In 1683, William Penn, then Governor of Pennsylvania, established postal service throughout Pennsylvania. It was a fairly simple affair, covering only the immediate area. Primarily they were tasked with the delivery of local documents, as well as the letters arriving by ship in Philadelphia from the old world to the residents in Pennsylvania. It was a good system for its time and place.

The Southern colonies, too, had their own method for the delivery of mail. They used slaves to transport documents between plantations. Failure to forward another person's mail was met with a fine, a hogs head of tobacco was the usual penalty.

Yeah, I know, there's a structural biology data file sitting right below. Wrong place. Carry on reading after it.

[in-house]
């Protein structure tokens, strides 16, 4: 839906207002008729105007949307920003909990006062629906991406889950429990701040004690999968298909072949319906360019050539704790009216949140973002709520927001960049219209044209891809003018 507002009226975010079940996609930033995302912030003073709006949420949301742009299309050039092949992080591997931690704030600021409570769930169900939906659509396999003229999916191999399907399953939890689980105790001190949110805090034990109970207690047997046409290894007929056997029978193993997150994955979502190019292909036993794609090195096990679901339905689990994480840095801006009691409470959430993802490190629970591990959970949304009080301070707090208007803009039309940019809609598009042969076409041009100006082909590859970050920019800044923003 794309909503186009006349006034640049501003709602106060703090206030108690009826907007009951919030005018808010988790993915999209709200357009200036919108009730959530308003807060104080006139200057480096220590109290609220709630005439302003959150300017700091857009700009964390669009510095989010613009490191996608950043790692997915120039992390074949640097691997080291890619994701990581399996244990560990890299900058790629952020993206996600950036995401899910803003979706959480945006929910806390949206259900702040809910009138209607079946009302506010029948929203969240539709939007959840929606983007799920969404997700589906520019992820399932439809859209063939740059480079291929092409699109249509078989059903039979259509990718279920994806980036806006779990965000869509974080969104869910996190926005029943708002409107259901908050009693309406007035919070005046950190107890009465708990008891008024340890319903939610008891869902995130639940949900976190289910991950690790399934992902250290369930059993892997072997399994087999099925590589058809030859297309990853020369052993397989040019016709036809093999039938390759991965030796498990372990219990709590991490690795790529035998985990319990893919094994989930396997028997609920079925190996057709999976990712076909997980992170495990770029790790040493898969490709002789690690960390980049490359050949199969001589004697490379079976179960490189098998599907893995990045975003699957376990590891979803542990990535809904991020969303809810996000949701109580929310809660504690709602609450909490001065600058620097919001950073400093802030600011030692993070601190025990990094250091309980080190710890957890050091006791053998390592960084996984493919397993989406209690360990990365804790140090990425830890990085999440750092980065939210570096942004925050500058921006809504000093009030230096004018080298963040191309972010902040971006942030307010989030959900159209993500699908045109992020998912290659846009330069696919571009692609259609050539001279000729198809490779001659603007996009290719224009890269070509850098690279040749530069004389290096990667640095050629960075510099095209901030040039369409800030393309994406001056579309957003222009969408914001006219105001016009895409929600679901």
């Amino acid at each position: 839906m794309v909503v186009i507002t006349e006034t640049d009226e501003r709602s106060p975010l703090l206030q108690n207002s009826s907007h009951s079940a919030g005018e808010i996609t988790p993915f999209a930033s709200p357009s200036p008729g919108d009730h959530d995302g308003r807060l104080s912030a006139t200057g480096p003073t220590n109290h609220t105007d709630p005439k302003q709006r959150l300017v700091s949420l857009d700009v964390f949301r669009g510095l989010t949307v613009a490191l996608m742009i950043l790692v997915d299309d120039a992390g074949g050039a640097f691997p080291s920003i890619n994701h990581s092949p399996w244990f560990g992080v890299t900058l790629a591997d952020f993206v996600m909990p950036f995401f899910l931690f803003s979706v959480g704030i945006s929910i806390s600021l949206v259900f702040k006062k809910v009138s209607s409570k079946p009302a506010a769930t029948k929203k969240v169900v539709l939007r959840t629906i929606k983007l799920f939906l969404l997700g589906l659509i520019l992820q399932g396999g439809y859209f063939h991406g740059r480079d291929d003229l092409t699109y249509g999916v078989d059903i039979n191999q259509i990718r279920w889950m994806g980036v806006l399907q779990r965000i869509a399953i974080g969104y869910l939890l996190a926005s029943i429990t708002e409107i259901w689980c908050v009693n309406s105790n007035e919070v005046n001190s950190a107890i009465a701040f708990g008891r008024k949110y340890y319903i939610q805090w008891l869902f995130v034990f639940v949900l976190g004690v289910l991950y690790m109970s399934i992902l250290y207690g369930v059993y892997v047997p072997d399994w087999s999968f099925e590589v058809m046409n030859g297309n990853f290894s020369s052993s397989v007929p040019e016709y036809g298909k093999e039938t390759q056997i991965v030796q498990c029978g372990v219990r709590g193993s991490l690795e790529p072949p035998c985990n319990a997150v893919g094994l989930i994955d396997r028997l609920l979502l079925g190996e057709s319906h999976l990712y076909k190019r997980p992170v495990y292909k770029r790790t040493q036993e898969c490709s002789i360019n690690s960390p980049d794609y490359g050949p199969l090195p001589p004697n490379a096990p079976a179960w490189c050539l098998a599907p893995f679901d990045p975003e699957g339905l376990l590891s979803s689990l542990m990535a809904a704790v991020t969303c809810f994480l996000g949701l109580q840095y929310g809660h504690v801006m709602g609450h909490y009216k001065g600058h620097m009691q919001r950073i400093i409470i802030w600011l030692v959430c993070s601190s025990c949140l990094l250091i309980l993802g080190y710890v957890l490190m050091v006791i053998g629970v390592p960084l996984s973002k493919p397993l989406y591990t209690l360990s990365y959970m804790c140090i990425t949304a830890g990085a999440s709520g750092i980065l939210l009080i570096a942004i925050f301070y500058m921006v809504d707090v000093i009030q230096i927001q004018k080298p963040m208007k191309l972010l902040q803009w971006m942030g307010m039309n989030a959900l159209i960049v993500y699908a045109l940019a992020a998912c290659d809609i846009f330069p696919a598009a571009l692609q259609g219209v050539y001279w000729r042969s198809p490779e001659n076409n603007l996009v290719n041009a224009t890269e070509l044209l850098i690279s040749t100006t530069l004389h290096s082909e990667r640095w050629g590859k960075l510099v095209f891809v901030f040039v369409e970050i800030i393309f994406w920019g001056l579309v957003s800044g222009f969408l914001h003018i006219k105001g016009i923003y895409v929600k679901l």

The first real organization of the Post Office began in 1691 when the English crown gave a 21 year grant to a man named Thomas Neale. Neale had never even visited America, and with no desire to do so, appointed the Governor of New Jersey, Andrew Hamilton, as Deputy Postmaster General. Neale passed away in 1699, passing the torch back to Andrew Hamilton. Between that time and 1730, much remained as it was.

By 1730, Alexander Spotswood, a lieutenant governor of Virginia, was named as Deputy Postmaster General for the colonies. He appointed 31 year old Benjamin Franklin as postmaster of Philadelphia in 1737. At the time Franklin was the publisher of The Pennsylvania Gazette.